The private sector is subject to market forces so when the negotiating balance tips too far towards labor, the corporation becomes uncompetitive and will shrink or go out of business. It's another management failure (giving up too much to labor or failing to otherwise adjust the business model to increase productivity) akin to building the wrong products at the wrong prices. Private companies can't force the market to buy their services – since someone else will see the opportunity and enter with a competitive product or service.
In the public sector, the company (government) has the monopoly on violence and *can* force you to pay (taxes) on threat of garnishment or imprisonment. This means that individual citizens have little ability to resist buying undesirable services. The citizenry as a whole does have the ability to resist – either by elections or (at worst) the whole "When in the course of human events…" approach.
Not to distract from the immediate issue, the one place this dichotomy breaks down is when government interferes in the working of the private market (can you say "Fannie, Freddie, and Obamacare"?). In this case, favored rent-seekers in the private sector "hire" government's monopoly on violence (or perhaps government disguises its foot-soldiers in the pin-striped uniforms of corporate execs).
February 24, 2011 at 5:26 pm
I don't trust these numbers. How did they calculate these? Surely, factoring in CEO pay would skew private sector pay quite a bit.
Seems like a sham article, considering you start with an Ann Coulter quote..
February 24, 2011 at 5:38 pm
Grant B, you're not making sense– the "private pay" does include CEOs. There just aren't that many CEOs compared to, say, Target shelf-stockers. You could check the BEA.gov site, if you doubt the numbers.
That said, what on earth does having an Ann Coulter quote have to do with an objection that would send private compensation down if it's valid?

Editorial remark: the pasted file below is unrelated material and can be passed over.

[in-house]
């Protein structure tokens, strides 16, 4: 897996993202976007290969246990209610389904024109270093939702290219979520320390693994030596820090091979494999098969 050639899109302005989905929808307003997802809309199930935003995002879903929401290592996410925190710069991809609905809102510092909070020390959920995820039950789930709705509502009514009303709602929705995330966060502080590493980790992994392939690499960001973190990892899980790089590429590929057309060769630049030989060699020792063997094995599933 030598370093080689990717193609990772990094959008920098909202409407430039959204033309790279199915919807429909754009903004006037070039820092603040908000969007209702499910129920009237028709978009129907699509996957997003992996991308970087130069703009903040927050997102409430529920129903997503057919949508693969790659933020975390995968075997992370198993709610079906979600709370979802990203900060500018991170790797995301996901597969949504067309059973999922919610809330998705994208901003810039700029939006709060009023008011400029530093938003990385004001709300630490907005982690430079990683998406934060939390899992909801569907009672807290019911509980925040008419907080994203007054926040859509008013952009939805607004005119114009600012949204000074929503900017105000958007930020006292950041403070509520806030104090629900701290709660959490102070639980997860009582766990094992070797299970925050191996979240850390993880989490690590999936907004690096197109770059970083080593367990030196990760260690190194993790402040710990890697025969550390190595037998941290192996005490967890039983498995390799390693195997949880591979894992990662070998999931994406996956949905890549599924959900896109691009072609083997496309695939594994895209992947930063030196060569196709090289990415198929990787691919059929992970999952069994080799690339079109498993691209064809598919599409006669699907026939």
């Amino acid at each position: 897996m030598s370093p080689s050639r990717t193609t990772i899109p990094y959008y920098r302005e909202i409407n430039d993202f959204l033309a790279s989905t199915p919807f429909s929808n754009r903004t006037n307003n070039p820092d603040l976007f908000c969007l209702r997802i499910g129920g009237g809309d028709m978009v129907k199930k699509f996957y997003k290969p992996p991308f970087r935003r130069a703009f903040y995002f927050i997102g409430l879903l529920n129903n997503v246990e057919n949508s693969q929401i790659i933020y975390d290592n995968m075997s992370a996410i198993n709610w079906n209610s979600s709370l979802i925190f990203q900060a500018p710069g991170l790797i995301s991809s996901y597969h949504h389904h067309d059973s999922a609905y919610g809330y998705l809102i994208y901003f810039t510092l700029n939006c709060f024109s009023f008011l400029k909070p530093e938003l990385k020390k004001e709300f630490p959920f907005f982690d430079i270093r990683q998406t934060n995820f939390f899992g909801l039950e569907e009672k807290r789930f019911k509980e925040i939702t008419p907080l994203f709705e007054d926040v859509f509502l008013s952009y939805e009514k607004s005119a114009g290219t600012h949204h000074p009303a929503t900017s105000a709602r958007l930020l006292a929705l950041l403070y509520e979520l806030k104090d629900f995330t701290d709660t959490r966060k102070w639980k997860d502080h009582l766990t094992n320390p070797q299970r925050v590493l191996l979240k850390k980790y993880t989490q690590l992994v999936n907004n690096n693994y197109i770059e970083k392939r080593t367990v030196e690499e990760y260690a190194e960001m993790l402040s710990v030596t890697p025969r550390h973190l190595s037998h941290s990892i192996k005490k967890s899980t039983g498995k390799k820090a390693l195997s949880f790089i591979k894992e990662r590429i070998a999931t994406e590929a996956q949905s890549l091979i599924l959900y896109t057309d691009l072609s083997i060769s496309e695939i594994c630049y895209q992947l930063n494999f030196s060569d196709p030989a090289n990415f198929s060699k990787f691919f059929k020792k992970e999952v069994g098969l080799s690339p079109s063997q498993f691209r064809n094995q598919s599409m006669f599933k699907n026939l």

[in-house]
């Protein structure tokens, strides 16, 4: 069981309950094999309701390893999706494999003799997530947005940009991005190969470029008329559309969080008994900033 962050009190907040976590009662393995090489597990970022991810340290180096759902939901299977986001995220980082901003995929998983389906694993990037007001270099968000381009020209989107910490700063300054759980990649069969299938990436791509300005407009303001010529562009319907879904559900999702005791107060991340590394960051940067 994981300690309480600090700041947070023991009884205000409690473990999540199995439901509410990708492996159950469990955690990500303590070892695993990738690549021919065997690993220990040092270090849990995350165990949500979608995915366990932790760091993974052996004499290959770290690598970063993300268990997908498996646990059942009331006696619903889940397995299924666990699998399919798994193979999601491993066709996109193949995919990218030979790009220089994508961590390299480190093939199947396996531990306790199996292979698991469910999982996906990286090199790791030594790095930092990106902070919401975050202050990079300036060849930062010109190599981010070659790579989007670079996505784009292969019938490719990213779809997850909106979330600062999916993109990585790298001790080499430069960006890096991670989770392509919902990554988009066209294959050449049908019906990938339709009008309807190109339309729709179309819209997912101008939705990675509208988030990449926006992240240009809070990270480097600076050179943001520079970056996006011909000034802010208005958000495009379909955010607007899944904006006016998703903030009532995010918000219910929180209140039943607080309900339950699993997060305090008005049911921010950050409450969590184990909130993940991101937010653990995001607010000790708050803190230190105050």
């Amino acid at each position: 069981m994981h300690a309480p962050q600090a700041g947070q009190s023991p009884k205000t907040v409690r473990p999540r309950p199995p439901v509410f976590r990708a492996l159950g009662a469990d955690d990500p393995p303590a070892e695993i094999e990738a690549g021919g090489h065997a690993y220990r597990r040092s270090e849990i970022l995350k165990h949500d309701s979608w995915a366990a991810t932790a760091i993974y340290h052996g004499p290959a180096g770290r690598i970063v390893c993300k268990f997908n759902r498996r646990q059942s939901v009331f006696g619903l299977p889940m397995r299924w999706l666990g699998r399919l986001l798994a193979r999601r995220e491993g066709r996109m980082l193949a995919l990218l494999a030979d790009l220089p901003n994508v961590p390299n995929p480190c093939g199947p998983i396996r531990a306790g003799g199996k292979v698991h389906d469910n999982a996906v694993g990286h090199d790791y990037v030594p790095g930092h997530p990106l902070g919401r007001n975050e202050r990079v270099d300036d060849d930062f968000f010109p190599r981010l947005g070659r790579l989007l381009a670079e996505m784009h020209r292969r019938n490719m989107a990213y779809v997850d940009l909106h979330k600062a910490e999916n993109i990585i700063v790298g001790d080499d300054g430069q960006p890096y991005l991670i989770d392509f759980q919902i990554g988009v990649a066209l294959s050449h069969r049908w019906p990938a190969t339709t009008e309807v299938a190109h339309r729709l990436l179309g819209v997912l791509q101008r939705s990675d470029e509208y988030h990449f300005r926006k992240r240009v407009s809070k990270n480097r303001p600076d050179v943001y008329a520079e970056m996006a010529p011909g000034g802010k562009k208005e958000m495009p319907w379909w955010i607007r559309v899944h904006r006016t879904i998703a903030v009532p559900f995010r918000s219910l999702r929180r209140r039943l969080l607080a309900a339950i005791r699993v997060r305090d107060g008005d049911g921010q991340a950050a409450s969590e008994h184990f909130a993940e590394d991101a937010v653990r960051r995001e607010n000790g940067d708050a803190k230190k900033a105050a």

Here's a more detailed argument on public vs private pay, with links. (sometimes two or three deep links, but they do source)
February 24, 2011 at 6:05 pm
That graph does not say what you want it to say. The difference between local gov't and private sector is nowhere near the double and 400% you claim. And for the difference between federal and civilian, there is no way of knowing the average skill level of those employees which might make the pay higher.
There's no reason to be feeding people this horses**t.
February 24, 2011 at 6:31 pm
….Reading comprehension, Anon.
BENEFITS. Are UP TO 400% more.
The big blue chunk? The one that's 10k for private, and 41k for federal?
There's no reason to be feeding people this horses**t.
Indeed. So why are you doing it?
February 24, 2011 at 7:47 pm
Federal workers do not have the collective bargaining rights which the state workers in Wisconsin have. In other words,Governor Walker wants the same kind of flexibility as Barak Obama already has in regard to government employees, and rightly so (which makes it all the more appalling that President Obama has tried to intervene in this whole affair). Strong unions are not necessary for government workers in this country, because we have such robust civil service protection.
And besides, even in the private sector unions often end up hurting the very same workers they claim to help. I live in the south, where many car factories have been built, starting in the 1990s (while car factories in traditionally industrial states were closing). In the south, the manufacturing base grew because we have "the right to work"- meaning that workers do not have to strike just because their union does. In this case at least, weak unions = jobs, with decent pay/benefits commensurate with one's job.
February 24, 2011 at 8:40 pm
reading comprehension, indeed
i really was in agreement with your earlier point. Which is why the other sentence addressed the difference between federal and civilian. His point was that government wages and benefits are way out of whack; i was explaining why the graph does not show that. The use of "up to" only hides the huge difference between state and federal earnings.
February 24, 2011 at 8:54 pm
That graph does not say what you want it to say. The difference between local gov't and private sector is nowhere near the double and 400% you claim.
Now, it's been a little while since I graduated, but last time I checked…. 40k is roughly 400% of 10k. So I pointed it out.
You then said:
His point was that government wages and benefits are way out of whack; i was explaining why the graph does not show that. The use of "up to" only hides the huge difference between state and federal earnings.
Roughly double the total compensation, and roughly four times the "benefits," between private and federal– and you want to claim the graph doesn't say that.
All you've got is claims, insults and hand-waving that claims government workers might be more skilled than private.
February 24, 2011 at 9:42 pm
local is 16, not 40; last time i looked at the graph.
"between private and federal"